Raising My Fist for Justice
by Tommie Smith, Derrick Barnes, and Dawud Anyabwile
Norton Young Readers, 2022. 204 pages.
Review written January 18, 2023, from a library book
2023 Coretta Scott King Author Award Winner
2023 Coretta Scott King Illustrator Honor
2022 National Book Award Finalist
2023 YALSA Excellence in Nonfiction Finalist
2022 Cybils Award Finalist, High School Nonfiction
2023 Capitol Choices Selection
This graphic novel memoir tells the story of world-record-breaking track star Tommie Smith, who raised his fist on the gold medal podium of the Mexico City Olympics in 1968 to protest racial injustice in the United States.
The book weaves in scenes from that pivotal race through the whole book, while telling the story of Tommie’s life. He started out as the seventh child of a sharecropping family in Texas, and left with a busload of other Black folks to California. There, he got to go to school regularly, and his life changed.
I love the way graphic novel memoirs show you the emotions of the characters. We see Tommie grow and develop into an athlete. He won a college scholarship in three sports — football, basketball, and track. But when he began breaking records in track, that became his focus.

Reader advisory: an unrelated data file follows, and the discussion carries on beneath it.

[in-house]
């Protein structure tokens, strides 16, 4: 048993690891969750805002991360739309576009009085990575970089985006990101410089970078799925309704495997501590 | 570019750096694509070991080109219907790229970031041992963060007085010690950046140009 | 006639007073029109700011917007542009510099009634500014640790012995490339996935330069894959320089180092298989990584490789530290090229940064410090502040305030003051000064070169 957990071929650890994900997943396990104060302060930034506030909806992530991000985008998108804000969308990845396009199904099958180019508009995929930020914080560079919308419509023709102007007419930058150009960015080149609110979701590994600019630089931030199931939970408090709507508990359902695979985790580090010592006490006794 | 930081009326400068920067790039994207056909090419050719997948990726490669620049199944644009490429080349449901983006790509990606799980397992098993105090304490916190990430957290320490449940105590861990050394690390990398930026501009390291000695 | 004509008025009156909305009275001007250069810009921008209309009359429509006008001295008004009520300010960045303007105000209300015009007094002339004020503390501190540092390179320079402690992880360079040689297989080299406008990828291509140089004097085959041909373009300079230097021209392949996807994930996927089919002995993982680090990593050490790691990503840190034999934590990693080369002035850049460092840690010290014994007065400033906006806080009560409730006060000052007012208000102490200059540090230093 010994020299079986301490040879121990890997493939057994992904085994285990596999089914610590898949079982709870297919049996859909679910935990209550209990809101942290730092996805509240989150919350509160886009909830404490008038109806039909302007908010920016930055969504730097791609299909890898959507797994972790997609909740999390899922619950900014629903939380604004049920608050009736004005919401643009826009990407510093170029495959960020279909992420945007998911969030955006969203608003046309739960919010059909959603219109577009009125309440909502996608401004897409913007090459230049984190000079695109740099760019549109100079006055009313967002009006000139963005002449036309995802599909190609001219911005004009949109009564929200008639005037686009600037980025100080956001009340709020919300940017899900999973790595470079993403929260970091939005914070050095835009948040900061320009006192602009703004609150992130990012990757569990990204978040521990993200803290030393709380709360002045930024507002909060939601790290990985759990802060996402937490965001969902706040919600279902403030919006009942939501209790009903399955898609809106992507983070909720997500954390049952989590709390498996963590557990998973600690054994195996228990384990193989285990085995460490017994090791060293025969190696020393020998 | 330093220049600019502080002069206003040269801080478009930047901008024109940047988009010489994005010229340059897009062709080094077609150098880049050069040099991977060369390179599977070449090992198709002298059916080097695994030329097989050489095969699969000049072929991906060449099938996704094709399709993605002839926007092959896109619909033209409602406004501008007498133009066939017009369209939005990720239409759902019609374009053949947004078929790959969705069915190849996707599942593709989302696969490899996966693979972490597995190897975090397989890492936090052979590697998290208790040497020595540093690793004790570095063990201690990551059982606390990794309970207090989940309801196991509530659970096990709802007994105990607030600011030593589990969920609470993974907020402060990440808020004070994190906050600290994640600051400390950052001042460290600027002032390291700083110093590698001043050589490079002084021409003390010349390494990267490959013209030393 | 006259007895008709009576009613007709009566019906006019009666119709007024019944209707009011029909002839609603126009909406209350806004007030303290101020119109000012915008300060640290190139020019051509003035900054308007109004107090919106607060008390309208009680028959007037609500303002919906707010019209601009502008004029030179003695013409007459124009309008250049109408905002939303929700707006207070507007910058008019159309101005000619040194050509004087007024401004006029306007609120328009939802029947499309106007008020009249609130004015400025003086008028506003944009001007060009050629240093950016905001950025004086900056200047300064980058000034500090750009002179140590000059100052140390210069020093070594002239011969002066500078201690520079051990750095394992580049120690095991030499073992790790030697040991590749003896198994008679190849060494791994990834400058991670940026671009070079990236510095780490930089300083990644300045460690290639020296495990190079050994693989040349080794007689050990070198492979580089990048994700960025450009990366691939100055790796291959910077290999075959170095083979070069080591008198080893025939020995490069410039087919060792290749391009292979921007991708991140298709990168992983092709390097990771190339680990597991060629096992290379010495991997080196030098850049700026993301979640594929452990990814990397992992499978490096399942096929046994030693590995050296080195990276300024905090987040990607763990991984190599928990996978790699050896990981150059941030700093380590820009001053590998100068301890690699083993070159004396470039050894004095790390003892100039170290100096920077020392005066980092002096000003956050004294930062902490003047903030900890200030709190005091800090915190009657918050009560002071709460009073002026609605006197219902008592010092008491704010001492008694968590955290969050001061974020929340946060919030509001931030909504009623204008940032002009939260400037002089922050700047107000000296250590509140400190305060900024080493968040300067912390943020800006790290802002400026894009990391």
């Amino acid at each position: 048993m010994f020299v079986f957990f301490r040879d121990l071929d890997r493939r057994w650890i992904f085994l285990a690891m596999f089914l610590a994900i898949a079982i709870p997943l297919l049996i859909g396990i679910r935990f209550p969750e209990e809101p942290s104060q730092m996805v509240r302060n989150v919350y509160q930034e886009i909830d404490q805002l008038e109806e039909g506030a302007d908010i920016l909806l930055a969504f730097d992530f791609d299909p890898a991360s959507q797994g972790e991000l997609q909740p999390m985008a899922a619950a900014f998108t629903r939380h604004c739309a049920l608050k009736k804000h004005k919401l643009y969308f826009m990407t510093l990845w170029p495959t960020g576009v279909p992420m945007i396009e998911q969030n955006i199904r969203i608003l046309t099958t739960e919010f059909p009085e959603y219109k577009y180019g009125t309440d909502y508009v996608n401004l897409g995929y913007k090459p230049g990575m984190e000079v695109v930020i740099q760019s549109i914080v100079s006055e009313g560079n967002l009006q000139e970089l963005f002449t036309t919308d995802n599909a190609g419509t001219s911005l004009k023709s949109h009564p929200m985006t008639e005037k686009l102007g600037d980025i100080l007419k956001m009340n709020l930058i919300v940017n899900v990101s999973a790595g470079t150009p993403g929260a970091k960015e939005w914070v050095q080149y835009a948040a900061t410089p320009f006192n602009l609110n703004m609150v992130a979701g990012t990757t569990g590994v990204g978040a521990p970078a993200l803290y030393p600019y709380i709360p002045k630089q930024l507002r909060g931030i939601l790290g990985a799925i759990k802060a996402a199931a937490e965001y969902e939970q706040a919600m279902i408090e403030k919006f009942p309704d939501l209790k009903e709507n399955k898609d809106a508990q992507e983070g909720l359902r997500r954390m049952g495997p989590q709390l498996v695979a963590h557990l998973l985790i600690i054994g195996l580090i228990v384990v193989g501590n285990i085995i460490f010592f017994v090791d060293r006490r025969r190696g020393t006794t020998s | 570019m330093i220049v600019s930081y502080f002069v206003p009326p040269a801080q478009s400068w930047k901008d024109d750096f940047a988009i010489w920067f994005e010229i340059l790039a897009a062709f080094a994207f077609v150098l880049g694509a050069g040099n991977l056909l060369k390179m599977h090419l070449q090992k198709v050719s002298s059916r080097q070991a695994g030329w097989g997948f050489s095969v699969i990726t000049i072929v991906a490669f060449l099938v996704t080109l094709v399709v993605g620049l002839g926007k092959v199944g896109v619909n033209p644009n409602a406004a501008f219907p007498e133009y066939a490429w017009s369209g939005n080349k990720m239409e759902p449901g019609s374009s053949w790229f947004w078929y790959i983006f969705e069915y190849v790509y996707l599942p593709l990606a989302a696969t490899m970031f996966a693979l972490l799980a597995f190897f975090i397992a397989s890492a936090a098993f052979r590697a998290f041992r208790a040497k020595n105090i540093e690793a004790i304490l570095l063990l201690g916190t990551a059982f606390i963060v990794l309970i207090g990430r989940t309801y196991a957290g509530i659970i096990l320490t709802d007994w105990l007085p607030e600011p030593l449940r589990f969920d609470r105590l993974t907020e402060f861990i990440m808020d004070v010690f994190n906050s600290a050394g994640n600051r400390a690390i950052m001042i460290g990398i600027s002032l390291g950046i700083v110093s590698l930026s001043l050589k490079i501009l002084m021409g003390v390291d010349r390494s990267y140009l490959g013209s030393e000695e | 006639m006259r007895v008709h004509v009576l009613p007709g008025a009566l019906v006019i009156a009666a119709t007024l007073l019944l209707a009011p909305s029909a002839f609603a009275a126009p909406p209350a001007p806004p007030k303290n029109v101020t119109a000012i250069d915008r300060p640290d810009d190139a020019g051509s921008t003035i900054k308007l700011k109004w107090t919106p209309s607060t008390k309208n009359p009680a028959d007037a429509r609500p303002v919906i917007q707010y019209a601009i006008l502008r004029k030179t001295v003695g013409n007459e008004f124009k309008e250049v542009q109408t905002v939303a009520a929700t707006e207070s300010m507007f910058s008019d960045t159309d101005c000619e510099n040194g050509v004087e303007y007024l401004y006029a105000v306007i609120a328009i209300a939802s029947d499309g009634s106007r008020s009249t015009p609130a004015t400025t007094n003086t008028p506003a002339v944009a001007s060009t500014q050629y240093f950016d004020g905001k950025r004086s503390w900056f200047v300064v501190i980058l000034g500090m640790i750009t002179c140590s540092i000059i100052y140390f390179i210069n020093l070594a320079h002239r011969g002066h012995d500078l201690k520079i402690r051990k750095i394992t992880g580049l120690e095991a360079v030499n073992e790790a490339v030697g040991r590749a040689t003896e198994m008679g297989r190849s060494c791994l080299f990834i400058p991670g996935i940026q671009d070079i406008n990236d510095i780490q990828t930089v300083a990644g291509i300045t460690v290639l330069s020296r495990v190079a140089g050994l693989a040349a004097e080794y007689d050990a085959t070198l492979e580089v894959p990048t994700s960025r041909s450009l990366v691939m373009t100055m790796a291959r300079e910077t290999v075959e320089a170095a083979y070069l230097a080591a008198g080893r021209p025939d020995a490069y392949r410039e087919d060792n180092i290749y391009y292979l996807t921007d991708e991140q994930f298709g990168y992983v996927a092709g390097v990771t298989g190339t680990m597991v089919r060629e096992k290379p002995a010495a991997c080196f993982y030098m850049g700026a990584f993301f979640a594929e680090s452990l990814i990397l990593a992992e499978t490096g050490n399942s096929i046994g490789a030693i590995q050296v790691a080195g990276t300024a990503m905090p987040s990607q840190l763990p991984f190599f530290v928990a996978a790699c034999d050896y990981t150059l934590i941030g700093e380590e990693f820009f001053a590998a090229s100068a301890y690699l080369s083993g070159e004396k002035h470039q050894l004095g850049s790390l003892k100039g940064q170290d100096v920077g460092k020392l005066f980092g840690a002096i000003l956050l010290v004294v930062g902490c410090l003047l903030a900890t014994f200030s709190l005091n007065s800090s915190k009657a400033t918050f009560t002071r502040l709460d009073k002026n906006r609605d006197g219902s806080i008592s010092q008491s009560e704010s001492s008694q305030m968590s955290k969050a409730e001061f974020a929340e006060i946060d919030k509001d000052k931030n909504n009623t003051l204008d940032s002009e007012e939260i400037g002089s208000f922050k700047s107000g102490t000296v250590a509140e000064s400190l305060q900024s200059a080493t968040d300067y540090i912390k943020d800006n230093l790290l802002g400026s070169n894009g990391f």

At the same time, the Civil Rights Movement was gaining steam and Tommie wanted to bring attention to the cause, using the platform of being a world-class athlete.
But when he raised his fist during the anthem at the Olympic games, he was sent home immediately and his athletic career ended. He also became a target of hate and couldn’t even find a job for a while.
I like the way the book describes his emotions and thoughts while standing there on the platform. “We had to be seen because we were not being heard.”
That’s how long we stood
there as the anthem played.
Those fists in the air were
dedicated to everyone at home,
back in the projects in Chicago,
Oakland, and Detroit,
to everyone in the boroughs
of Queens and Brooklyn,
to all of the brothers
and sisters, fathers and mothers
in Birmingham, Atlanta, Dallas,
Houston, St. Louis, New Orleans,
to everyone struggling, working
their fingers to the bone
on farms across America,
to everyone holding out hope
that things will get better . . .
. . . that was for you,
from John and me.
This is a powerful story of someone who gave up so much in order to make a statement about people who were being overlooked.
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